Click to view this email in a browser

Dear CatComm Friend,

 

I just got an S.O.S. call from Shawn, a Canadian who’s lived in Rio de Janeiro for the past decade. His cleaner Rosimeri called him in desperation after City authorities left her residence in Babilônia, a favela in the heart of Rio’s South Zone. They told dozens of families they will be removed to make way for the widening of a walkway, and told her to sign relocation documents, promising her a unit in a public housing project being built 2 hours away. Despite Rosi having documentation of ownership, City officials spoke with her as if she had no rights and threatened her: ‘sign the papers now or you'll get nothing.’

 

Babilonia

Shawn's instincts told him to tell her not to sign and to look for legal representation. He went online and, through a quick search, identified a number of local organizations in Rio working to combat forced evictions, including Rio Olympics Neighborhood Watch (RioOnWatch.org), Catalytic Communities' community news site providing favela-based coverage on Rio’s fast-paced transformations in the lead-up to the 2016 Olympics. Among other topics, RioOnWatch has been chronicling evictions situations across the city since 2010.

 

Shawn called us and within minutes had the basic information he needed: legal contacts, someone ready to report on the situation, and important advice: “The longer the community resists and the more united they are, the more visibility they get, the better their outcome. Don’t let Rosi succumb to pressure without legal counsel and public exposure.” The next day he emailed me saying he’d called a number of organizations he’d found online working on these issues, and we were the only ones who answered and provided immediately useful information.

 

Santa Marta resists

Babilônia’s situation is not unique. Unfortunately we have received dozens of similar S.O.S.'s, including from nearby Santa Marta where no evictions were supposed to occur and Rio's first favela Providência, which I wrote an Op-Ed about for the New York Times in August. We've witnessed similar scenarios across Rio de Janeiro since the announcement the city would host the 2016 Olympics, and in every case we've stepped in to help.

 

The authorities feel confident mistreating communities like Providência, Babilônia and Santa Marta, not to mention dozens of less-heard-of favelas because of the historic stigmas and misjudgments about the value and qualities of these communities—the assumption these are ‘slums’ people should not be living in in the first place. 

 

And this is why CatComm has become such a vital resource: we provide communities with the strategic resources of visibility and networks of support to paint a more accurate and empowering picture of these communities’ accomplishments as well as the threats they are currently facing, which, together with unity and legal representation are the keys to effective resistance. While unity depends on the long-term bonds of residents themselves, and legal representation on specific agencies, visibility and networks are something we can provide immediately as a critical bridge while unity and legal support are harnessed.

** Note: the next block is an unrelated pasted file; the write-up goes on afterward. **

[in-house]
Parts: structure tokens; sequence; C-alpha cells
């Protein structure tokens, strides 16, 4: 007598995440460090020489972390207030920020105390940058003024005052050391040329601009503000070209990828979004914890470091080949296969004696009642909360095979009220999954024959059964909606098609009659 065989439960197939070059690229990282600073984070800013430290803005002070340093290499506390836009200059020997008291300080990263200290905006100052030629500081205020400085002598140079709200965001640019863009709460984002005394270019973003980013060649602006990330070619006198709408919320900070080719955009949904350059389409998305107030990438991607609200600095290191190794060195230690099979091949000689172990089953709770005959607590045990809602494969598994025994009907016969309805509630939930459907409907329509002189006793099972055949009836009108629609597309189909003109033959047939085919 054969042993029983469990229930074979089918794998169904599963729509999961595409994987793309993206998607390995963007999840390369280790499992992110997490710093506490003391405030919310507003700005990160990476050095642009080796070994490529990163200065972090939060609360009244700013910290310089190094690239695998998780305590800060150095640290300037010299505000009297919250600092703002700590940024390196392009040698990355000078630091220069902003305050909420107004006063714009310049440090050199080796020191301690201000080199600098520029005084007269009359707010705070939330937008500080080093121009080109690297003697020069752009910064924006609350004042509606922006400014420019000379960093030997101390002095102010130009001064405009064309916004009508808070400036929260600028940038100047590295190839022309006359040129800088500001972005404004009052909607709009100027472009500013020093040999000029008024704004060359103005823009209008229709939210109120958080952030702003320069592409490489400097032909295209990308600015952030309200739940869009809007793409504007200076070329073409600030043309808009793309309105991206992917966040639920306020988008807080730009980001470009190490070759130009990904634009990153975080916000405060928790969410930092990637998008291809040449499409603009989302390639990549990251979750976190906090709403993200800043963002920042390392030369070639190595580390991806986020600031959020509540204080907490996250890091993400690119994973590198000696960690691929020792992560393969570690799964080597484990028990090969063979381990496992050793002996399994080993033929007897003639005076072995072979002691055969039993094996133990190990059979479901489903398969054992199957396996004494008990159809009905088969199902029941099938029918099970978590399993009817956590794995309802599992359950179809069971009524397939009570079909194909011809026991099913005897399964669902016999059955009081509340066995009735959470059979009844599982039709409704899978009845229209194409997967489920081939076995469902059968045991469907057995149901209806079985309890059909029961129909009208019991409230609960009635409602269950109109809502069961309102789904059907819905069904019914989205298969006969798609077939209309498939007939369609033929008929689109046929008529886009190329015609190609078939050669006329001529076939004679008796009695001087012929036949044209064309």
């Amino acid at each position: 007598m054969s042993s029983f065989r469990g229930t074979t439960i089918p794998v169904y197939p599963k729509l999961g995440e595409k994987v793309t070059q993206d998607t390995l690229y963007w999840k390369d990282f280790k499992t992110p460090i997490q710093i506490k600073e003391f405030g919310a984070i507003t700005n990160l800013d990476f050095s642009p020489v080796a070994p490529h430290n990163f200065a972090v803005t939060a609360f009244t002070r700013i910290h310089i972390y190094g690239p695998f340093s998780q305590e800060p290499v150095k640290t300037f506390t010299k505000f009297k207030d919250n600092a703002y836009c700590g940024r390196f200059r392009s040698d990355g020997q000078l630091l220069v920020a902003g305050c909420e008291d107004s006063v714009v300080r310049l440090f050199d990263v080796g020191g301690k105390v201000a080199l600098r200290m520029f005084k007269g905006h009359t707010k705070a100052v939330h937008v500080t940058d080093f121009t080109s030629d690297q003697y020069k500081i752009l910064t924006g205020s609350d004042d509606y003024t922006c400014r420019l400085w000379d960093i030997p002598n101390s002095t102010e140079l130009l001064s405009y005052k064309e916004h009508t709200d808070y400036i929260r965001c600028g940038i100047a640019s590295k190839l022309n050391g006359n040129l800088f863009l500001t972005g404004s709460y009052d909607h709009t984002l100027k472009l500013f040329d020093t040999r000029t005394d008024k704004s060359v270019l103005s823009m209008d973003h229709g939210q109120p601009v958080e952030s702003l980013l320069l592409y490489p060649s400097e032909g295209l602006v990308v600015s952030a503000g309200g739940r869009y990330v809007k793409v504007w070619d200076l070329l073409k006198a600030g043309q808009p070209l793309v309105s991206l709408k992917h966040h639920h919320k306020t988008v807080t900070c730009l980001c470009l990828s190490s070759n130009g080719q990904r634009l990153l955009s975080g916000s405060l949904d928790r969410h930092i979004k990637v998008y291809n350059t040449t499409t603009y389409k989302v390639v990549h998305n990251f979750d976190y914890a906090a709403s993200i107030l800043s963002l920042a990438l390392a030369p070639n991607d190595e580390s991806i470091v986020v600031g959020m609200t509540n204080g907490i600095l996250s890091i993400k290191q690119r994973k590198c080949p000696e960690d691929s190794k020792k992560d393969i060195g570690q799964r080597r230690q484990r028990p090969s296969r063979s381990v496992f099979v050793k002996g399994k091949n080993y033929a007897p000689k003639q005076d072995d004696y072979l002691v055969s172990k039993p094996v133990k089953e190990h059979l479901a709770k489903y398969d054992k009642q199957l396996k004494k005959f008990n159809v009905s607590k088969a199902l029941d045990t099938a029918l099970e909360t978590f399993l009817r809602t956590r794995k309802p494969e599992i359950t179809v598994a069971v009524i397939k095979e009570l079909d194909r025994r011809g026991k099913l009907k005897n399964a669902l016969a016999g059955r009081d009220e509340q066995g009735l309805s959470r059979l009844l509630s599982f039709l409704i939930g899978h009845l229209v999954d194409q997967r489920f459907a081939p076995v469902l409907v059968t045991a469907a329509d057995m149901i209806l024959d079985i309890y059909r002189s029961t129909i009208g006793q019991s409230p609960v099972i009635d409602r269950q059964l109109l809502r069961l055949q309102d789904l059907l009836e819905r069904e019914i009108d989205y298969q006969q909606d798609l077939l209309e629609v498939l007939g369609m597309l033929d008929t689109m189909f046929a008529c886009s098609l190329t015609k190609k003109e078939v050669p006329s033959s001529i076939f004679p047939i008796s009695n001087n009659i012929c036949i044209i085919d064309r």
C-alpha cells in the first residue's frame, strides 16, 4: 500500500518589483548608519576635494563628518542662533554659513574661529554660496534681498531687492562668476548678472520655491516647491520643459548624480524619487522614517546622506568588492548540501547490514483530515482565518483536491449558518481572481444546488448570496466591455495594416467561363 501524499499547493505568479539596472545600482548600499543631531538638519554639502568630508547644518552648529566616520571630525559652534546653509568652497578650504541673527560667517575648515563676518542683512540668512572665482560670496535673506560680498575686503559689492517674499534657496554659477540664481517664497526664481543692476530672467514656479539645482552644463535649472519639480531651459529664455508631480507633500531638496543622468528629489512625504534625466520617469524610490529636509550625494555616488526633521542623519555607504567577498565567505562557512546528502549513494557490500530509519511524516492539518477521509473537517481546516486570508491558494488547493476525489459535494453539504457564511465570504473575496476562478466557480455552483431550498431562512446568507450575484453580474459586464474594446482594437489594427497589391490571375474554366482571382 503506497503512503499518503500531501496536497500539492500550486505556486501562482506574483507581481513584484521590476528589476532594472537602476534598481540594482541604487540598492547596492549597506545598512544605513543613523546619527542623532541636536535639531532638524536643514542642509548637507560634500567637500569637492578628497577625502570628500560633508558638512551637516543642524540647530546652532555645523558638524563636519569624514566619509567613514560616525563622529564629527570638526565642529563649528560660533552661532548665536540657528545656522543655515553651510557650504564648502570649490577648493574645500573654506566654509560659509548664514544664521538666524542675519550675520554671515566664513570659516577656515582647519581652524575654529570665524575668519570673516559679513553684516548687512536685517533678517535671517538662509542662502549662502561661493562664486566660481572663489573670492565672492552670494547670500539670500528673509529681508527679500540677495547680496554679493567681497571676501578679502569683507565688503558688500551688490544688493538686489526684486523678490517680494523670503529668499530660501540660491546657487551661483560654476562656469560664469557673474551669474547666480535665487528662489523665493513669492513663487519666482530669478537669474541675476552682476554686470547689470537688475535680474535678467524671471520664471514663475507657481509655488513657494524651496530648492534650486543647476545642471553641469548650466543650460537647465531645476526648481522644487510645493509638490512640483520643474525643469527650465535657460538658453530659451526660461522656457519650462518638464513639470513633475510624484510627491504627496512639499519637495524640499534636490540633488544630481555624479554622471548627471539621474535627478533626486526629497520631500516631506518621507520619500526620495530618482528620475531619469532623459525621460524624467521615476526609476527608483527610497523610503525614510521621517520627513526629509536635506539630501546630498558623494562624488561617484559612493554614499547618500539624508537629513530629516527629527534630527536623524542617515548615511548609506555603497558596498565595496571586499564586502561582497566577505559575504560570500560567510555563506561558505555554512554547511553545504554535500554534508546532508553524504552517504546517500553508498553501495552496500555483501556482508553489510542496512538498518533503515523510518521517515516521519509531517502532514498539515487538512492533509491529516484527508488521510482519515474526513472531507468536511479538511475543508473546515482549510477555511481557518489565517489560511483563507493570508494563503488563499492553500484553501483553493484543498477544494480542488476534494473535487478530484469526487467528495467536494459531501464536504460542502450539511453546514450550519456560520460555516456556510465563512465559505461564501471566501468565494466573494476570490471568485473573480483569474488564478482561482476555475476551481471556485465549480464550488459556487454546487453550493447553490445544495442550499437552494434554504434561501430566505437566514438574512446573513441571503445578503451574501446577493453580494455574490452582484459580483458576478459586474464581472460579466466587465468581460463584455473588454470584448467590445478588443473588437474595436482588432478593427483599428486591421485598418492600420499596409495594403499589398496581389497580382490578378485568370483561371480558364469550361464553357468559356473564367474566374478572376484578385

CatComm’s work has become vital to stoppingslowing, and improving outcomes in evictions situations across the city.

 

Taboinha Resists

Next week we're meeting with Babilônia residents facing this latest of Rio's eviction threats. With your help, we'll also be launching our Community Journalism Initiative: dozens of community journalists in every region of the city could soon be reporting and documenting events as they unfold. But to carry on our work over the coming months we are depending on the success of our 2012 Rio Raffle. 

 

We've sent you prior emails describing the raffle's prizes, the Grand Prize being a 1-week trip for two to stay in lovely Ipanema in Rio de Janeiro + 2 nights in Praia do Rosa whale-watching or Salvador. A $4700 value. There are also 2nd and 3rd place prizes too.

 

If you haven't yet donated, please DONATE NOW and ENTER OUR 2012 RIO RAFFLE using Razoo, Network for Good, or PayPal. The deadline is midnight Monday October 15th.

 

Please, we are counting on you, our collaborators and supporters, to help us raise $20,000 by Monday night. We're halfway there and there are only four days left to raise another $10,000. This email is a call to action: what happens in Rio over the coming years could pave a new path in urban development for cities around the world. But only with your help.

 

If you haven't yet, please SPREAD THE WORD NOW. You can use our fun first-ever crowd-sourced video with contributions from CatComm collaborators on multiple continents. You can use this sample email. Or you can simply forward this message. Our experience is that NOTHING works better than a personal ask, so please take the time to personally ask friends and follow up. Only with your help will we be successful in reaching our goal.

 

I'd like to conclude with a huge heartfelt *thank you* to all our collaborators, supporters, and friends who over the years have provided diverse types of contributions--talents, time, energy, connections and resources--that are each a fundamental part of why we have been successful in our work thus far. We wouldn't have done it without you and we continue to be grateful, and to count on your help.

 

In gratitude,

Theresa

 

Theresa Williamson

Founder & Executive Director

Catalytic Communities

www.catcomm.org




If you no longer wish to receive these emails, please reply to this message with "Unsubscribe" in the subject line or simply click on the following link: Unsubscribe

Catalytic Communities
PO Box 42010
Washington, District of Columbia 20015
US